“Vicarious trauma” is a psychological hazard that affects people who work in the trenches with the most disadvantaged people, from social workers to addictions counselors to caseworkers to public health providers to corrections workers. Anyone who listens to stories of social injustice, day in and day out, knows what it is. (If you don’t do that kind of work, remember how you felt the first few days after you heard about Sandy Hook Elementary. You weren’t there, but you kind of were.)
Bad dreams, whacked out body chemistry, haywire emotions, and memory problems: it’s no fun, but, weirdly, many people who do this work will never leave it. Because it’s work that really matters.
In honor of everyone who makes a huge personal sacrifice to make the world a just place, I want to talk about the psychological hazards of doing social justice work, and what people who do it do to stay resilient.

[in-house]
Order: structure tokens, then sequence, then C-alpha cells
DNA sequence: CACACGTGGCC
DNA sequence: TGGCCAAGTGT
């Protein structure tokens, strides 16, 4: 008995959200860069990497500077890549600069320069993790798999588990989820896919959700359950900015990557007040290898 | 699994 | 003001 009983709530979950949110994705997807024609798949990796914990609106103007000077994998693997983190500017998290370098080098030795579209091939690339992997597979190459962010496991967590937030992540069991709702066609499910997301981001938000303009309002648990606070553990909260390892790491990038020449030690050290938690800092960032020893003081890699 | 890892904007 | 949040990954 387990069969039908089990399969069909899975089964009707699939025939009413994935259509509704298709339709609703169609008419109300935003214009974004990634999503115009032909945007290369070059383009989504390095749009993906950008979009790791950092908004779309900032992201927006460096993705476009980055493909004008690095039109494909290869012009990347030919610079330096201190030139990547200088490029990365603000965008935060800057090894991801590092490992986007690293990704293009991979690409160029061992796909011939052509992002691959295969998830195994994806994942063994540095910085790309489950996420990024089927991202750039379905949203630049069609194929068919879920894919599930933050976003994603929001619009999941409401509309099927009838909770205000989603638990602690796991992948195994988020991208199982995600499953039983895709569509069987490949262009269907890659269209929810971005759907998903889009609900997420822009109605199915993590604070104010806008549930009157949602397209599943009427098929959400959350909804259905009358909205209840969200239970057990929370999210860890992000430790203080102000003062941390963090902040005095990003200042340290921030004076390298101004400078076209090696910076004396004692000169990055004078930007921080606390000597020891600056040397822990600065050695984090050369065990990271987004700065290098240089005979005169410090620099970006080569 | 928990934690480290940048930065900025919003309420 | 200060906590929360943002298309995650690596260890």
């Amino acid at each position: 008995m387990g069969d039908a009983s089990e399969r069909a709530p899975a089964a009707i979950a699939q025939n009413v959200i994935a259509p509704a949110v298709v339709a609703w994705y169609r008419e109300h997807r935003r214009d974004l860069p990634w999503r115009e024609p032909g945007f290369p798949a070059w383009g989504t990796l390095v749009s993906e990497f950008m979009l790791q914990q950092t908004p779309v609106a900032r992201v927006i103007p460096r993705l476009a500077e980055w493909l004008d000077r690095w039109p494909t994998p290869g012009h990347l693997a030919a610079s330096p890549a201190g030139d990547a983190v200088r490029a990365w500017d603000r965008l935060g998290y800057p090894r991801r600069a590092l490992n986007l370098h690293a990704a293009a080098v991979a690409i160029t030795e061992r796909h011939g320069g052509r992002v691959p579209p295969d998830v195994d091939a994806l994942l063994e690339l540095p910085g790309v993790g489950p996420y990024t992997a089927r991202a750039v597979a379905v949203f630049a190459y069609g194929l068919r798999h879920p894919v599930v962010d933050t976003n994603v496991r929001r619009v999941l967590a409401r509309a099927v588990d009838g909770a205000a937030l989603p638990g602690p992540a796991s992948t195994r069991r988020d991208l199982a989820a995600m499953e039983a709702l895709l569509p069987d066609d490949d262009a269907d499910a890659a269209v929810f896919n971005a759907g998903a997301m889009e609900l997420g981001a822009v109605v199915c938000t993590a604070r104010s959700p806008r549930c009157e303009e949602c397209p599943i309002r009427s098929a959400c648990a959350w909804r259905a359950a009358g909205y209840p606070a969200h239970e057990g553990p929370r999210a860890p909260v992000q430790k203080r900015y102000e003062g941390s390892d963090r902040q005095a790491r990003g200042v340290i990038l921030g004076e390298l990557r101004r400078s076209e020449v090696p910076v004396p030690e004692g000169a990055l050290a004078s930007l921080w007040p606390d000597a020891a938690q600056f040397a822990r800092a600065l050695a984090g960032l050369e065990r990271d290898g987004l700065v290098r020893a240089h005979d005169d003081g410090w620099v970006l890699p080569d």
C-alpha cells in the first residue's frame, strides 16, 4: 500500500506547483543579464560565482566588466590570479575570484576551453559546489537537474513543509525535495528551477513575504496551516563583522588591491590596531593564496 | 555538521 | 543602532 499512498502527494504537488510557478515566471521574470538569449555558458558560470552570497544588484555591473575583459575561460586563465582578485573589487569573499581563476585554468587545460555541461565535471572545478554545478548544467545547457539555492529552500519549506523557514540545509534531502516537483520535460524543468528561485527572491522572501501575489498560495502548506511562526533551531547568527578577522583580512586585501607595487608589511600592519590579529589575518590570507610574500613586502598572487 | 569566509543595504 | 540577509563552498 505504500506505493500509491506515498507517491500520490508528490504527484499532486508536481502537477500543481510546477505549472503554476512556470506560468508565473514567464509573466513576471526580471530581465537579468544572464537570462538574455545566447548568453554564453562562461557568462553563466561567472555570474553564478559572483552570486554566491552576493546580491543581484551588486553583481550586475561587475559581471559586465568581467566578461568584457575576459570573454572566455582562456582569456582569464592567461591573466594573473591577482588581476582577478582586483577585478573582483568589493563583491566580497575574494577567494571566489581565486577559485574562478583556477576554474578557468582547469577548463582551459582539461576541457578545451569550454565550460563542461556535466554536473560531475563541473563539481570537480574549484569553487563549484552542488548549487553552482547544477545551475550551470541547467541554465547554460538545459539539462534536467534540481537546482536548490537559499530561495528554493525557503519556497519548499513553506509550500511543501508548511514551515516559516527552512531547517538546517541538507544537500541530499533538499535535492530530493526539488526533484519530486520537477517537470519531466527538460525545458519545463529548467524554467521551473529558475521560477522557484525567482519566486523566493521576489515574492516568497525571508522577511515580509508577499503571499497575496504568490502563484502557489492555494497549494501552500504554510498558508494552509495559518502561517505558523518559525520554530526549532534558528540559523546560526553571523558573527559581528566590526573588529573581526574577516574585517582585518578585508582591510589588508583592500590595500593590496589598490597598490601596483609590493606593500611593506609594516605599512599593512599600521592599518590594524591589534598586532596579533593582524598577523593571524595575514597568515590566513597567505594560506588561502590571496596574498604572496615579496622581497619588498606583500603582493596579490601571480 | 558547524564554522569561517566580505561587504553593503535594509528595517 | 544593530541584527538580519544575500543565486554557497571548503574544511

I’ve been working as a social worker and teacher for the past 25 years. I’ve worked in a psychiatric hospital for patients with dissociative identity, a treatment program for violent men, a drop-in center for people with mental illness, residential addiction treatment for youth and adults, and a school for children with behavioral challenges.
I have an MFA (Creative Writing) from The American University in Washington, D.C., and a MA (Clinical Social Work) from the University of Chicago, where I also did my undergraduate studies.
I like to write. My work has appeared in The Sun, American Baby Magazine and The Psychotherapy Networker. Since moving to Portland, Oregon in 1997, I have written reviews and commentaries for The Oregonian.